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#30826 - 08/16/14 06:39 AM This is a fake message from Apple, right?
Bensheim Offline


Registered: 08/16/09
Loc: UK
From: Apple <secure@icloudsafetyteam.co.uk>
Subject: Apple ID Temporarily Locked
Date: 16 August 2014 11:17:40 GMT+01:00
To: xx@xxxxxxxxx.com
Reply-To: secure@icloudsafetyteam.co.uk


iCloud/Apple - xx@xxxxxxxxx.com

This message is to inform you that your Apple Account (xx@xxxxxxxxx.com) has been temporarily locked until you can validate your Apple ID details on file. This is a security measure to protect your iCloud Account from unapproved use. We apologise for the inconvenience.

You won't be able to access Apple services or the iTunes & App Store until you verify your Apple Account ownership, we urge you to complete validation as soon as possible. Failure to validate your details within a 24 hours can result in termination of your Apple/iCloud Account to safeguard our system.

How do I validate my Apple Account and unsuspended my Apple ID?
Just proceed to the link below to verify your ID. Login in using your Apple ID and password, then follow the prompts.

> Validate My Apple/iCloud Account Details

While using Apple devices and web services, you’ll still login with your main e-mail address as your Apple login.

If you have questions and need support, please see the Apple ID Support site.

Sincerely,
Apple UK Support

Case Support ID: #I10BA61914-ID9

(our email address x-d out by me for this post)
We hardly ever use Apple ID, do not use iCloud, only interact with them on iTunes and that rarely.

I think it's phishing from this quick Google search:
http://myonlinesecurity.co.uk/spoofed-apple-your-apple-id-has-been-suspended-815268-phishing/

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#30827 - 08/16/14 07:27 AM Re: This is a fake message from Apple, right? [Re: Bensheim]
grelber Offline


Registered: 08/05/09
Loc: North of 49th ||
This message is to inform you that your Apple Account ... has been temporarily locked until you can validate your Apple ID details on file. This is a security measure to protect your iCloud Account from unapproved use. We apologise for the inconvenience.

That or its ilk is the classic start of virtually every phishing attempt coming down the pipe/pike. Usually it's "from" a bank or email service.

In case it isn't obvious, you should delete tout de suite all such e-messages as your only response to same ... or be beholden to some Nigerian prince. tongue smirk

Under any doubtful circumstances a call to Apple or to your bank or email service provider should dispel lingering doubts. (Just be prepared to get in a queue. Bring a comforting beverage.)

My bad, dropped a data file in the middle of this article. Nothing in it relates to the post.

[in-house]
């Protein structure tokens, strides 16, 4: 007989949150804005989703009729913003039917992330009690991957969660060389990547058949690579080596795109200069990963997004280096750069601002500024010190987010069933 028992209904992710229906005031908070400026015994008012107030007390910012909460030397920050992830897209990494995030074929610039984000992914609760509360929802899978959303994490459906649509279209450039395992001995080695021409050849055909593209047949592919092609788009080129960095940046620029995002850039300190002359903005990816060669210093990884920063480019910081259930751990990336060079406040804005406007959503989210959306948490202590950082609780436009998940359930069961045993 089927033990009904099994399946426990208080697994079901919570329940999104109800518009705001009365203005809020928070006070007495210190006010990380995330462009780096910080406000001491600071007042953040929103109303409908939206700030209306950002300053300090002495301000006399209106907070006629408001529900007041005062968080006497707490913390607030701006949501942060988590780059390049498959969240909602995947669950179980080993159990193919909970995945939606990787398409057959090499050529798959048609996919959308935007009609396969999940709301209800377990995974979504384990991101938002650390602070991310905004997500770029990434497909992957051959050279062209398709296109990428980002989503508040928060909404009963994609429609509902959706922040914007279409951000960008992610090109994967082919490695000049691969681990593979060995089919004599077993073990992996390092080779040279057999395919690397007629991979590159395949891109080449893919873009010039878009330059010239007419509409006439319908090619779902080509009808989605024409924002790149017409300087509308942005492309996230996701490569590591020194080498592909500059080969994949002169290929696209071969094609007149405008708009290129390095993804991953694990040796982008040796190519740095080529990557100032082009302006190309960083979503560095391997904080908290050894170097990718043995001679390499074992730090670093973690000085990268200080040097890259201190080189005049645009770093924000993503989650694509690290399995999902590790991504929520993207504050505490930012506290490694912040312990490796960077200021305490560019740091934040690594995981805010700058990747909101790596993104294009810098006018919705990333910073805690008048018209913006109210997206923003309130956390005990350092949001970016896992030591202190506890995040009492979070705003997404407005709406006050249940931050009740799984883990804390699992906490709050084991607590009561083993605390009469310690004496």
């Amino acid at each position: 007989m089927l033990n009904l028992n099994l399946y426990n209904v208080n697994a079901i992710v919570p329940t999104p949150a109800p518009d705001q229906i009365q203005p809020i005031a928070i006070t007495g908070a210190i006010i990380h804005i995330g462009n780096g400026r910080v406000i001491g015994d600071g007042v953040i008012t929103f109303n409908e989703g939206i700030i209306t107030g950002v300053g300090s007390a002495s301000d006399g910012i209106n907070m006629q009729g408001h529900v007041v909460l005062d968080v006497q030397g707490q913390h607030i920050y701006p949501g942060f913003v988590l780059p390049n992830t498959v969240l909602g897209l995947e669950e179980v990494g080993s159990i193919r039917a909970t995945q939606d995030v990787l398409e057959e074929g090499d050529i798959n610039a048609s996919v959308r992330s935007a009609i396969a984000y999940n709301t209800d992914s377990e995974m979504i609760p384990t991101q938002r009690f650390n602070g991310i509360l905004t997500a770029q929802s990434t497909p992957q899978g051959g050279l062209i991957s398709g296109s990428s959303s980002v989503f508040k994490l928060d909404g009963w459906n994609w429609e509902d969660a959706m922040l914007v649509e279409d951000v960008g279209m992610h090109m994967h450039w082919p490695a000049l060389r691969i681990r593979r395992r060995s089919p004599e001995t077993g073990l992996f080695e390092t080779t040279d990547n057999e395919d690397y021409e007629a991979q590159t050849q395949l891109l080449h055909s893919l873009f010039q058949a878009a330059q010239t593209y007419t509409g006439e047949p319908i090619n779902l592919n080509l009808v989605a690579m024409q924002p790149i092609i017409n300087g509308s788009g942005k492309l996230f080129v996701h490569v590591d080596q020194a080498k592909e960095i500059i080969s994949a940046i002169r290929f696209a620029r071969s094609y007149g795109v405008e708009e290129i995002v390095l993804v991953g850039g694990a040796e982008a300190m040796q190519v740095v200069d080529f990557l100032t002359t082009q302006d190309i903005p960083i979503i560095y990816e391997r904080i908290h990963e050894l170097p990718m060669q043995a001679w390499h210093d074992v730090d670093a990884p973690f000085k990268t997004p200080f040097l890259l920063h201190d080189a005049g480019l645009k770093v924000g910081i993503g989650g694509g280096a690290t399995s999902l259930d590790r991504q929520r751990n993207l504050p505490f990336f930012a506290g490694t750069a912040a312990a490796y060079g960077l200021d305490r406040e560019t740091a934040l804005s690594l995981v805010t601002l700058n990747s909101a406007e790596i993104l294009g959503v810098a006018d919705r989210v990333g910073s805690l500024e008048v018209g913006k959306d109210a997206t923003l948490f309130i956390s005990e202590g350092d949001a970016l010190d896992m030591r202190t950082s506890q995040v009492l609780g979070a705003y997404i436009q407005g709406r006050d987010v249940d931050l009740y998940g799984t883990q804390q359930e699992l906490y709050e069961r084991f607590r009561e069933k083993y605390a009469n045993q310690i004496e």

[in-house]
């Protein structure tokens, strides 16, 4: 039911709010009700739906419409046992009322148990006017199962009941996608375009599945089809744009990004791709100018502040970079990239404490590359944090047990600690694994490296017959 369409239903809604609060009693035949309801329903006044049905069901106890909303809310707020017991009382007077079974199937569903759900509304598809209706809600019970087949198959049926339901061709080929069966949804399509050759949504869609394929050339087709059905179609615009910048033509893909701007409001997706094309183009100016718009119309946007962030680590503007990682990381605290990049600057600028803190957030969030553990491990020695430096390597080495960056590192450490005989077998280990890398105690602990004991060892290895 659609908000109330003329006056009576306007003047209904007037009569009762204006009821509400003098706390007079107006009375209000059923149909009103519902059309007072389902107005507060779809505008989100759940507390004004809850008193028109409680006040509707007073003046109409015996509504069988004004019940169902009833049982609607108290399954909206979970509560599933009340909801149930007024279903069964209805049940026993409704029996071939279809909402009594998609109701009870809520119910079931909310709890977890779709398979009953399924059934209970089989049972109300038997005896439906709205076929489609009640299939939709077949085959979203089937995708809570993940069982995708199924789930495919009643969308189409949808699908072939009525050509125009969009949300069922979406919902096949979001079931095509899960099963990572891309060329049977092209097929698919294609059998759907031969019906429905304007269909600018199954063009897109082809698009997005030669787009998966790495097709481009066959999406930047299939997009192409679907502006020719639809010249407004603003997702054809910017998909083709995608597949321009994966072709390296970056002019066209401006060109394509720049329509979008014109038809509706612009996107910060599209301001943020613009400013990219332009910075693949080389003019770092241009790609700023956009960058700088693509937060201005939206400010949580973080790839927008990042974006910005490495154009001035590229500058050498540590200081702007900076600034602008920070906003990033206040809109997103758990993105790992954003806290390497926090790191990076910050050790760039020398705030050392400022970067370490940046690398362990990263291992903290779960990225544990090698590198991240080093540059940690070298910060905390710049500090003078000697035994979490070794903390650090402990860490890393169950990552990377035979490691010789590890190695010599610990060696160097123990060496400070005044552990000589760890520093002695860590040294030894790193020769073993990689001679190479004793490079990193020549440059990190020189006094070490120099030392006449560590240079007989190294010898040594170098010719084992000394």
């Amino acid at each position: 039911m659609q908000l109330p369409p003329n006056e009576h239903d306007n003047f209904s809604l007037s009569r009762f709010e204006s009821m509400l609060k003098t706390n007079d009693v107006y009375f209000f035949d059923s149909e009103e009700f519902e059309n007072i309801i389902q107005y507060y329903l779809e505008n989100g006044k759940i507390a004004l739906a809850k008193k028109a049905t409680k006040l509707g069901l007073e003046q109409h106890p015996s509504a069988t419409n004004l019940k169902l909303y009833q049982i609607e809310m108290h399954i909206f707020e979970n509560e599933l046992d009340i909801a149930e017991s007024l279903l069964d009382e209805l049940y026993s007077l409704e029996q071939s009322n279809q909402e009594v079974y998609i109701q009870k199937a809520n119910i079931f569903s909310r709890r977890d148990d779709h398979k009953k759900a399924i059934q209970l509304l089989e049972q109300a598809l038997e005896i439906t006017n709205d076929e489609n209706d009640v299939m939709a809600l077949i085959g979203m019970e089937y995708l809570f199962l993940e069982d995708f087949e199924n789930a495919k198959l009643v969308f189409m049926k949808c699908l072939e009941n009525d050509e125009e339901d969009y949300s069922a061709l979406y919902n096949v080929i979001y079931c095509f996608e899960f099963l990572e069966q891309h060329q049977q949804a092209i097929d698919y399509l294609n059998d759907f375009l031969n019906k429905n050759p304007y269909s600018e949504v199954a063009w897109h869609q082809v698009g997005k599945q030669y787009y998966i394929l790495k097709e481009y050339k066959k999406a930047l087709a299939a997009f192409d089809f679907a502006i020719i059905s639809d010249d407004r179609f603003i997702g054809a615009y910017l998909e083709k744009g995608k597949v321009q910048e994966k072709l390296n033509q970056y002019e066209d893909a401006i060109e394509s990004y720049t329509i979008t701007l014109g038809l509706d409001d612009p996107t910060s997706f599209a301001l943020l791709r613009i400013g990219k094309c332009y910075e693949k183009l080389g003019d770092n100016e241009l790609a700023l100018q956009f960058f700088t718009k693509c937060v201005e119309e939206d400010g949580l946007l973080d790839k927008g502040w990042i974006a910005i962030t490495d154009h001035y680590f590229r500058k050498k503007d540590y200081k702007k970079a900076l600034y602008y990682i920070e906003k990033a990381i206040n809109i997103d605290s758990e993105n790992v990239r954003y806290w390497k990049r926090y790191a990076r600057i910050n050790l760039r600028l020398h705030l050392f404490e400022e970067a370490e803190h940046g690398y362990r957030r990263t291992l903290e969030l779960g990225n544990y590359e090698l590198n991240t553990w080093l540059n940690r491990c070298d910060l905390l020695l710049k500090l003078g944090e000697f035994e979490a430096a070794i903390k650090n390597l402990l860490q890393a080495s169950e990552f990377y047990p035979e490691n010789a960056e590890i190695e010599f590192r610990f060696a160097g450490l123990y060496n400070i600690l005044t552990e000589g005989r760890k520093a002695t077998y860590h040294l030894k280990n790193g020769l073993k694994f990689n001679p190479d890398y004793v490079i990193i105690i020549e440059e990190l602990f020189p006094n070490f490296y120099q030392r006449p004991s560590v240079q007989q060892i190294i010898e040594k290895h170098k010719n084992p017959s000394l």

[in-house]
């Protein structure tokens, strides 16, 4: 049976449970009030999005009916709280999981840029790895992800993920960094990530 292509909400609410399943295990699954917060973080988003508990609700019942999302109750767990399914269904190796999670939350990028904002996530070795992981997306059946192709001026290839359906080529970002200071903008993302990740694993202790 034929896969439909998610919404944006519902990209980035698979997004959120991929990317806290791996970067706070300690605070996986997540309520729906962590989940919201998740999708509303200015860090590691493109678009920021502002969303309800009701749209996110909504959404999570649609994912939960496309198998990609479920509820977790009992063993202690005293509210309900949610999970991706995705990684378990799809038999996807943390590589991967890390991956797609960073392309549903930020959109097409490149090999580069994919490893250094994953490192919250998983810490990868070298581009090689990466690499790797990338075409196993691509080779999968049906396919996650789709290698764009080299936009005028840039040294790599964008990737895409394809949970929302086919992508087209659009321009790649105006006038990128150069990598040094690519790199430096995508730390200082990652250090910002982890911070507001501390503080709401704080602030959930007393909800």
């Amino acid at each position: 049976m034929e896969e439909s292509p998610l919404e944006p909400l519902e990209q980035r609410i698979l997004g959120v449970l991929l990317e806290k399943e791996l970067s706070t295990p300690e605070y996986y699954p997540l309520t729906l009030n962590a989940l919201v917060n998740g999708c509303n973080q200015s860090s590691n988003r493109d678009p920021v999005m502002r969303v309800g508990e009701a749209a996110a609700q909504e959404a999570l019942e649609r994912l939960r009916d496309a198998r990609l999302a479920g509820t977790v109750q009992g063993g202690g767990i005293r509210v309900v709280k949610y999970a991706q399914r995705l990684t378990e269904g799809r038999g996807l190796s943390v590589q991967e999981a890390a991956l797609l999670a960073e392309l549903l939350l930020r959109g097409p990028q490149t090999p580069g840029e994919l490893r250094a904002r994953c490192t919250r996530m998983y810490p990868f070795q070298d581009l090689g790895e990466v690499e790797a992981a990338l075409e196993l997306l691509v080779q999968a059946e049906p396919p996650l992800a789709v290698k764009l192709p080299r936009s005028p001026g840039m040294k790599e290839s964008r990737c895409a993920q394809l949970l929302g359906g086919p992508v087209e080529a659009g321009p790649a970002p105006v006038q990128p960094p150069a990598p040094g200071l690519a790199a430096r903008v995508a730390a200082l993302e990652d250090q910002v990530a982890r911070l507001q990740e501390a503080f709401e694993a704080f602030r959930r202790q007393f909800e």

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#30830 - 08/16/14 11:11 AM Re: This is a fake message from Apple, right? [Re: Bensheim]
jchuzi Offline


Registered: 08/04/09
Loc: New York State
Log into your Apple account in the normal way. DO NOT ClICK ON A LINK IN THAT EMAIL! When (not if) you are successful, you know that the message is a fake (but you already know that, right?).
_________________________
Jon

OS 10.14.4, iMac Retina 5K 27-inch, late 2014, 3.5 GHz Intel Core i5, 1 TB fusion drive, 16 GB RAM, Epson SureColor P600, Photoshop CC, Lightroom CC, MS Office 365

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#30832 - 08/16/14 02:19 PM Re: This is a fake message from Apple, right? [Re: Bensheim]
tacit Offline


Registered: 08/03/09
Loc: Portland, Oregon, USA
Yes, this is a fake "phishing" email. I get about 5 of these a month.
_________________________
Photo gallery, all about me, and more: www.xeromag.com/franklin.html

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#30833 - 08/16/14 03:30 PM Re: This is a fake message from Apple, right? [Re: Bensheim]
ganbustein Offline


Registered: 08/04/09
How do I validate my Apple Account and unsuspended my Apple ID?
Just proceed to the link below to verify your ID. Login in using your Apple ID and password, then follow the prompts.


A message from Apple (or any other security-conscious business) would never ask you to log in by clicking a link. The presence of that phrase in an email message is proof, in and of itself, that the message is bogus.

It is not even necessary to notice that Apple would know how to spell unsuspend (even if their built-in spell checker does not). Nor that Apple would know that login is a noun; the corresponding verb is log in (two words). Spelling errors, grammatical errors, and typos are indicative of writers who would rather make a fast buck than an honest one.

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#30836 - 08/16/14 05:11 PM Re: This is a fake message from Apple, right? [Re: ganbustein]
dkmarsh Offline
Moderator

Registered: 08/04/09

Quote:
A message from Apple (or any other security-conscious business) would never ask you to log in by clicking a link.

Not to mention the fact that the provenance of any such link—in Mail.app, at least—can easily be determined simply by hovering over it, whereupon the actual target URL will be revealed, tool-tip style.
_________________________